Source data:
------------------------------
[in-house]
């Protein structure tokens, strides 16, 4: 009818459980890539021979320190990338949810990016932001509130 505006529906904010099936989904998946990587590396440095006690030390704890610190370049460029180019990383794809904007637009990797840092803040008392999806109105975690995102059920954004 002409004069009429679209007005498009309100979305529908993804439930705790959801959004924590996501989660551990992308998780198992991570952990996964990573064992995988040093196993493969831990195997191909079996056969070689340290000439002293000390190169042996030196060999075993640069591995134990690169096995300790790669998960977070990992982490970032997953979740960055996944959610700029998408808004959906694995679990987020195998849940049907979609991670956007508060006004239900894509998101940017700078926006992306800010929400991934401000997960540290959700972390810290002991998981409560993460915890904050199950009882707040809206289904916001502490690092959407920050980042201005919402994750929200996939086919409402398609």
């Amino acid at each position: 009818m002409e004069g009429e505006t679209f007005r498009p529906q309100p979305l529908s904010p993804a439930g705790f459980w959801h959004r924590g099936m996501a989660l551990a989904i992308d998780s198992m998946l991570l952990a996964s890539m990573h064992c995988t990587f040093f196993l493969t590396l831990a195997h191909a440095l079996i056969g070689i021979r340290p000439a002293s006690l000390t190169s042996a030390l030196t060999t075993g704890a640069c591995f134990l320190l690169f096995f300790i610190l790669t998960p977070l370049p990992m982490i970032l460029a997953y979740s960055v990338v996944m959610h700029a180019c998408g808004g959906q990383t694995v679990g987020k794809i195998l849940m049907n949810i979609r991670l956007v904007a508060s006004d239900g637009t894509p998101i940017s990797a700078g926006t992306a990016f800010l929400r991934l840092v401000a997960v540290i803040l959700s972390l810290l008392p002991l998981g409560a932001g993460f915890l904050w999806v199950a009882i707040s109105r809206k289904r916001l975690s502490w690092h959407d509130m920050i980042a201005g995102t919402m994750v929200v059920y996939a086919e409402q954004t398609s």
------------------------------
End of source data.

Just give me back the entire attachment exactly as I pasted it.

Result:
[in-house]
């Protein structure tokens, strides 16, 4: 009818459980890539021979320190990338949810990016932001509130 505006529906904010099936989904998946990587590396440095006690030390704890610190370049460029180019990383794809904007637009990797840092803040008392999806109105975690995102059920954004 002409004069009429679209007005498009309100979305529908993804439930705790959801959004924590996501989660551990992308998780198992991570952990996964990573064992995988040093196993493969831990195997191909079996056969070689340290000439002293000390190169042996030196060999075993640069591995134990690169096995300790790669998960977070990992982490970032997953979740960055996944959610700029998408808004959906694995679990987020195998849940049907979609991670956007508060006004239900894509998101940017700078926006992306800010929400991934401000997960540290959700972390810290002991998981409560993460915890904050199950009882707040809206289904916001502490690092959407920050980042201005919402994750929200996939086919409402398609």
């Amino acid at each position: 009818m002409e004069g009429e505006t679209f007005r498009p529906q309100p979305l529908s904010p993804a439930g705790f459980w959801h959004r924590g099936m996501a989660l551990a989904i992308d998780s198992m998946l991570l952990a996964s890539m990573h064992c995988t990587f040093f196993l493969t590396l831990a195997h191909a440095l079996i056969g070689i021979r340290p000439a002293s006690l000390t190169s042996a030390l030196t060999t075993g704890a640069c591995f134990l320190l690169f096995f300790i610190l790669t998960p977070l370049p990992m982490i970032l460029a997953y979740s960055v990338v996944m959610h700029a180019c998408g808004g959906q990383t694995v679990g987020k794809i195998l849940m049907n949810i979609r991670l956007v904007a508060s006004d239900g637009t894509p998101i940017s990797a700078g926006t992306a990016f800010l929400r991934l840092v401000a997960v540290i803040l959700s972390l810290l008392p002991l998981g409560a932001g993460f915890l904050w999806v199950a009882i707040s109105r809206k289904r916001l975690s502490w690092h959407d509130m920050i980042a201005g995102t919402m994750v929200v059920y996939a086919e409402q954004t398609s």